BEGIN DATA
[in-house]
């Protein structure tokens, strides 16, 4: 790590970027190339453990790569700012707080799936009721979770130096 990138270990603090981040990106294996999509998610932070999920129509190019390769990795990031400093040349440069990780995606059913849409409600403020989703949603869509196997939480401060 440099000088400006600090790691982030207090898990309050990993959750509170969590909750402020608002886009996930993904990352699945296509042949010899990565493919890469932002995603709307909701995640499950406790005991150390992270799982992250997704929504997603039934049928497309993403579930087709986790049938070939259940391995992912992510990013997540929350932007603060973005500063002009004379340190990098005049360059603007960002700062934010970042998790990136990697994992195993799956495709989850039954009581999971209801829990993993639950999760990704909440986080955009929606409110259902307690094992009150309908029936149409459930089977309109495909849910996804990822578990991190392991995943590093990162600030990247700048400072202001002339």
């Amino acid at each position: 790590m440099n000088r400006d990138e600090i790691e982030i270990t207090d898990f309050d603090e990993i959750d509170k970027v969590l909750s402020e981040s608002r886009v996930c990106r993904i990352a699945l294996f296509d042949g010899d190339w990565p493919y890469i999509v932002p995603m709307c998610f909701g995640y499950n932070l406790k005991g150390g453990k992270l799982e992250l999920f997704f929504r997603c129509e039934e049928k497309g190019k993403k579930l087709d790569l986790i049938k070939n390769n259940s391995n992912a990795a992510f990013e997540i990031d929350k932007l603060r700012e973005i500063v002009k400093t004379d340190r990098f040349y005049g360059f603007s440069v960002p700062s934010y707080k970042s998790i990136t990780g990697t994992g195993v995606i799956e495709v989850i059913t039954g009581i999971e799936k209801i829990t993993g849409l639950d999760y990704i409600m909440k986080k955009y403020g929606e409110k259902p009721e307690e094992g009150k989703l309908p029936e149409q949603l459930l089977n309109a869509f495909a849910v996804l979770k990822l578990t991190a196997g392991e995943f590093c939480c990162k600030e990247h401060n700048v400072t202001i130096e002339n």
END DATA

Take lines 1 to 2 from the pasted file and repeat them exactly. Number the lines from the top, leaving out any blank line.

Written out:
[in-house]
């Protein structure tokens, strides 16, 4: 790590970027190339453990790569700012707080799936009721979770130096 990138270990603090981040990106294996999509998610932070999920129509190019390769990795990031400093040349440069990780995606059913849409409600403020989703949603869509196997939480401060 440099000088400006600090790691982030207090898990309050990993959750509170969590909750402020608002886009996930993904990352699945296509042949010899990565493919890469932002995603709307909701995640499950406790005991150390992270799982992250997704929504997603039934049928497309993403579930087709986790049938070939259940391995992912992510990013997540929350932007603060973005500063002009004379340190990098005049360059603007960002700062934010970042998790990136990697994992195993799956495709989850039954009581999971209801829990993993639950999760990704909440986080955009929606409110259902307690094992009150309908029936149409459930089977309109495909849910996804990822578990991190392991995943590093990162600030990247700048400072202001002339």